More than 100 years ago, we were known as The Jewelers’ Circular Weekly. That’s right: weekly.
What caught our eye about this particular issue? The artwork. First there’s the gorgeous cover, so reminiscent of the work of Art Nouveau painter Alphonse Mucha. (It could be one of his posters of Sarah Bernhardt!) But we were also intrigued by the extensively varied, often heavily illustrated full-page ads. Among the products promoted: diamond brooches by J. Ziegler & Co.; “perfect turquoise” by Toltec Gem Mining Co. (a woman, in black and white, wearing blue beads); the Sternau coffee machine (which depicts “the noble Turk, the swarthy Arab, and the indolent Mexican,” all java lovers); “fancy flatware” by Wm. B. Durgin Co.; hat pins by Whiting & Davis; cigarette cases by Kerr & Thiery (“makers of hollow ware, toilet goods and novelties in silver”); tortoiseshell combs by Day, Clark & Co.; A.C. Becken’s eyeglass display stand, featuring a life-size “chemically prepared wax” face; and “imitation diamond goods” by Fishel, Nessler & Co. “Don’t scorn a stone because it is not ‘real.’ ” Some things never change.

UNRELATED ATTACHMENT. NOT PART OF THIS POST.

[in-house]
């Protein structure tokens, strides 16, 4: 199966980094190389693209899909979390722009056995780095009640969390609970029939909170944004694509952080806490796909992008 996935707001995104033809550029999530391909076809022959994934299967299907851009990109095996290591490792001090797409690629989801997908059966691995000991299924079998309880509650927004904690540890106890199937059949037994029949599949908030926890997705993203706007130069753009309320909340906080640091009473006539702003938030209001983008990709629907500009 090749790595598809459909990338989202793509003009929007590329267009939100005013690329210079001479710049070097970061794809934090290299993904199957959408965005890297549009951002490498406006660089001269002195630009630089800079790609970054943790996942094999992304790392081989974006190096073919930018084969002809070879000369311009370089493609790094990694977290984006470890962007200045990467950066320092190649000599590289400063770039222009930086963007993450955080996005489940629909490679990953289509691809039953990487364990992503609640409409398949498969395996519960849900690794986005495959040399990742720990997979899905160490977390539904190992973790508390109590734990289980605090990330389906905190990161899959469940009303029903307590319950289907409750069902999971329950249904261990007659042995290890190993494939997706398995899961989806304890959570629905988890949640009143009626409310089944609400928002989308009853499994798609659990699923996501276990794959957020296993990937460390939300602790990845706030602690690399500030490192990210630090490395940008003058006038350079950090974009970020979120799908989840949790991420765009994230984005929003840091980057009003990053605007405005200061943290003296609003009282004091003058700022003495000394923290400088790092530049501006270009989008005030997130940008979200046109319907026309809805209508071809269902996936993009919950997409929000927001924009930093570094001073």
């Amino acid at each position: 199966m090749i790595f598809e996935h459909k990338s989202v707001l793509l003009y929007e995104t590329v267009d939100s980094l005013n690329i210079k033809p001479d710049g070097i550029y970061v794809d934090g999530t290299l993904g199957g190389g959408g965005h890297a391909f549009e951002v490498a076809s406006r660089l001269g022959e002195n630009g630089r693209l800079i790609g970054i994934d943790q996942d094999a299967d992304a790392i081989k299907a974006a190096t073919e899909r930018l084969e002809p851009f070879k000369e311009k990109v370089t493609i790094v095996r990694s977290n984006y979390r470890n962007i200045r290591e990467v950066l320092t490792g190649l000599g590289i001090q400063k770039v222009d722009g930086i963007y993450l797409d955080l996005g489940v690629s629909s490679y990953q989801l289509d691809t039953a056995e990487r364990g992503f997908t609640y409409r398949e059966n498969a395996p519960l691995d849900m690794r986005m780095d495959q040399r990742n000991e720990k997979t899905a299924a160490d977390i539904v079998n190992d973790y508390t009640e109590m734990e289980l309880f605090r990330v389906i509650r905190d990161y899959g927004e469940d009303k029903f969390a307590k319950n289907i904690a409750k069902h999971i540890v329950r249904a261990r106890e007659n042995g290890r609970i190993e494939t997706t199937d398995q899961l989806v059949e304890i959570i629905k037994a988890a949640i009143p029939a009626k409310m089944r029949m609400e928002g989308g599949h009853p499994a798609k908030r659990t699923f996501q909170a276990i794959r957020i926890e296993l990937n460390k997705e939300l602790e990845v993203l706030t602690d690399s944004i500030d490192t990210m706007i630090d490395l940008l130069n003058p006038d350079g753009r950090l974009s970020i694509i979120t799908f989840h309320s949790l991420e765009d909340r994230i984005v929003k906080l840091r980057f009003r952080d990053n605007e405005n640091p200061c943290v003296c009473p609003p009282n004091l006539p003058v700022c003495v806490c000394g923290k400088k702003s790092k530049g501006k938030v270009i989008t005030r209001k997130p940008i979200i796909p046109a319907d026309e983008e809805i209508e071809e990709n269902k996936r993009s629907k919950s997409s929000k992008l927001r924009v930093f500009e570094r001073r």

(Photograph by Nestor Cervantes)